A Wizard of Earthsea
by Ursula K. Le Guin
A Wizard of Earthsea Theme of Choices
In A Wizard of Earthsea, Ged has to make a number of hard choices, and also has to deal with several situations where he doesn't really have any choice at all. In fact, in A Wizard of Earthsea, Ged has a lot of responsibilities – because he has so much darn power – so he doesn't always have a choice. And yet, we're calling this theme "Choices" rather than "Fate" because Ged really does have one big fat guiding choice – he can decide to do good or bad. It's just that once he understands what's good and bad, if he wants to do good, then there's only one path he can take.
Questions About Choices
- What kinds of choices and decisions does Ged face? Would you say his life is guided more by his choices or by fate?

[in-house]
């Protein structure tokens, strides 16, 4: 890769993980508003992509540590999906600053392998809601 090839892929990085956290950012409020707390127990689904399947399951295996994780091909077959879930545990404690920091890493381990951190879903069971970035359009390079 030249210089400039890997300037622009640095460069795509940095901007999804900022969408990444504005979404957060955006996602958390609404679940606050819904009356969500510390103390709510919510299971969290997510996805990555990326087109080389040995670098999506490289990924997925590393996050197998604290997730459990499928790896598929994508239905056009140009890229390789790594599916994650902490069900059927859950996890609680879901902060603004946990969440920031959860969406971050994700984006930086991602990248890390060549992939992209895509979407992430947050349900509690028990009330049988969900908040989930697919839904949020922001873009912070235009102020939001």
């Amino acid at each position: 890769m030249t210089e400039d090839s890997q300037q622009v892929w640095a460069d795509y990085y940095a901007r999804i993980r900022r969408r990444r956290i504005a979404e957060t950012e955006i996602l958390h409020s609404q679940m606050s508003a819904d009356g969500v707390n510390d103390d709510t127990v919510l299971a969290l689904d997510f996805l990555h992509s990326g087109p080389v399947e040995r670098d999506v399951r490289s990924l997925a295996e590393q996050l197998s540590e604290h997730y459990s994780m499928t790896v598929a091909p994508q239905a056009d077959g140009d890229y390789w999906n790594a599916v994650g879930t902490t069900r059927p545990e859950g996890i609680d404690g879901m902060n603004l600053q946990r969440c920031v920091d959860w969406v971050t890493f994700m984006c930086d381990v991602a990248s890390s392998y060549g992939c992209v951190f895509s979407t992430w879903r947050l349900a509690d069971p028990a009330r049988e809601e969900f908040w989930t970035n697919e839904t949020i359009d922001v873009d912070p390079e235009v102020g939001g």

- Is it ever appropriate to make a choice for someone else or to try to influence someone's decisions? For instance, Ogion won't make a choice for Ged about whether he stays on Gont or goes to Roke. Why won't he?
- How does Ged make decisions when his various responsibilities come into conflict? For instance, when Ioethe is dying, Ged is torn between his friendship for Pechvarry and his duty as taught by the Master Herbal. Do you agree with his decisions?
- Do we ever see other characters making hard choices? For instance, when Vetch wants to go with Ged to hunt the shadow, is that a tough decision for him?